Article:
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Work in Progress: A Modular Course on Sensors, Instrumentation, and Measurement: Supporting a Diversity of Learners' Agency of Self-direction

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Conference

2020 ASEE Virtual Annual Conference Content Access

Location

Virtual On line

Publication Date

June 22, 2020

Start Date

June 22, 2020

End Date

June 26, 2021

Conference Session

Experimentation and Laboratory-oriented Studies Division Technical Session 2

Tagged Division

Experimentation and Laboratory-Oriented Studies

Tagged Topic

Diversity

Page Count

15

DOI

10.18260/1-2--35597

Permanent URL

https://strategy.asee.org/35597

Download Count

166

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Paper Authors

biography

Brian D. Storey Franklin W. Olin College of Engineering

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Brian Storey is professor of mechanical engineering at Olin College.

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biography

Bradley A. Minch Franklin W. Olin College of Engineering

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Bradley A. Minch received the B.S. degree with distinction in Electrical Engineering from Cornell University in May 1991. In June 1997, he received the Ph.D. degree in Computation and Neural Systems from the California Institute of Technology (Caltech) where he worked under the supervision of Carver Mead. From August 1997 to July 2004, he was Assistant Professor in the School of Electrical and Computer Engineering at Cornell. From August 2004 to May 2009, he was Associate Professor of Electrical and Computer Engineering at the Franklin W. Olin College of Engineering (Olin College) in Needham, MA. He is currently Professor of Electrical and Computer Engineering at Olin College. His research interests include low-voltage/low-power analog and mixed-signal integrated circuit design, translinear circuits, log-domain filters, neuromorphic circuits, and floating-gate circuits. He is a member of the Institute of Electrical and Electronics Engineers (IEEE) and of the American Scientific Affiliation (ASA).

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Linda Vanasupa Franklin W. Olin College of Engineering

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Linda Vanasupa has been a professor of materials engineering at the California Polytechnic State University since 1991. She is currently a visiting professor of materials engineering at Olin College. Her life's work is focused on creating ways of learning, living and being that are alternatives to the industrial era solutions--alternatives that nourish ourselves, one another and the places in which we live. Her Ph.D. and M.S. degrees are in materials science and engineering from Stanford University and her B.S. degree in metallurgical engineering from the Michigan Technological University.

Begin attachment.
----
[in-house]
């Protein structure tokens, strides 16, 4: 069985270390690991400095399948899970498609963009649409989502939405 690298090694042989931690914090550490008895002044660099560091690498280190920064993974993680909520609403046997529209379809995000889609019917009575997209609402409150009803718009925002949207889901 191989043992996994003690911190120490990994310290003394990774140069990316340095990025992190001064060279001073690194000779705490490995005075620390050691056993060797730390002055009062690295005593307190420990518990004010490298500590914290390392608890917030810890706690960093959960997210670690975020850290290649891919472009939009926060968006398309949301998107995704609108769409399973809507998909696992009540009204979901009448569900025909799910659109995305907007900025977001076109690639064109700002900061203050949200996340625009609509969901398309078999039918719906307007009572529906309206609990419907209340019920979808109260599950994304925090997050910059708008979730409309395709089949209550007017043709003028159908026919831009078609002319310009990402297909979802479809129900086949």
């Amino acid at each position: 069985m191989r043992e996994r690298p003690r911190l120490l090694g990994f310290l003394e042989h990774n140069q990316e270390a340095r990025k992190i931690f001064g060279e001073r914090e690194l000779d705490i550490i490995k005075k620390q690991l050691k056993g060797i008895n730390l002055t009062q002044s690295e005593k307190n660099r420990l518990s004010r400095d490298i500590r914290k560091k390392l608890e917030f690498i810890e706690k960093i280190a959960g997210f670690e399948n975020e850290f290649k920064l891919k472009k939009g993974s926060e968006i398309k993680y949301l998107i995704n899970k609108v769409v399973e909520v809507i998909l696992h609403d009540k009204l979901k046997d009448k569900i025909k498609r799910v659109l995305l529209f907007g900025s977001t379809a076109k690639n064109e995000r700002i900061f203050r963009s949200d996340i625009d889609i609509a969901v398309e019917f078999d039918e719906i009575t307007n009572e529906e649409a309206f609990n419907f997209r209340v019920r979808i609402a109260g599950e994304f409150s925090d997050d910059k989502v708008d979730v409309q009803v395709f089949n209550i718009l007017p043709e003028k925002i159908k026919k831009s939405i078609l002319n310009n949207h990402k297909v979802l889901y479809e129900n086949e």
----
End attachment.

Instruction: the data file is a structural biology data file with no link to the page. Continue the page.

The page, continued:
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Abstract

Electric circuits is a common course for engineering. Understanding circuit and component behavior requires connecting one to connect the concept of invisible electron motion to voltage measurements, making this course challenging for some. This 10-module course was designed to enable concrete understanding. It uses the voltage divider as a basic instrumentation circuit for sensors and advances to filtering, feedback, and amplification circuits using operational and instrumentation amplifiers. During the course, students use breadboards and circuit components to design, build and test circuits that measure: temperature, weight, relative humidity, their heartbeat, their blood pressure, and distance by ultrasonic echo-location. By the end of the course, students are able to: apply Kirchoff's law to design of low-pass, high-pass and bandpass filters, amplifiers, and 2nd order roll-off filters; measurement of frequency response of a filtering circuit using a Bode plot; create a calibration curve (or transfer function) for a sensing circuit; use computational tools to analyze data and transform measured data; troubleshoot an instrumentation a circuit. A feature of the course is that it is designed to support self-directed learning for a diversity of learners, with an aim to strengthen their sense of mastery and agency. The design elements include: Textbook; video lectures; instructions that incorporate recommended "best practices" for neuro-diversity, instructional design and visual navigation. The materials have been piloted and refined over a period of 7 years with approximately 500 students. Course materials can be downloaded at no cost; future development includes low-cost, supporting hardware. This paper describes the design elements of the course and modules and a data set on what a cohort of roughly 90 students find helpful to their learning.

Storey, B. D., & Minch, B. A., & Vanasupa, L. (2020, June), Work in Progress: A Modular Course on Sensors, Instrumentation, and Measurement: Supporting a Diversity of Learners' Agency of Self-direction Paper presented at 2020 ASEE Virtual Annual Conference Content Access, Virtual On line . 10.18260/1-2--35597

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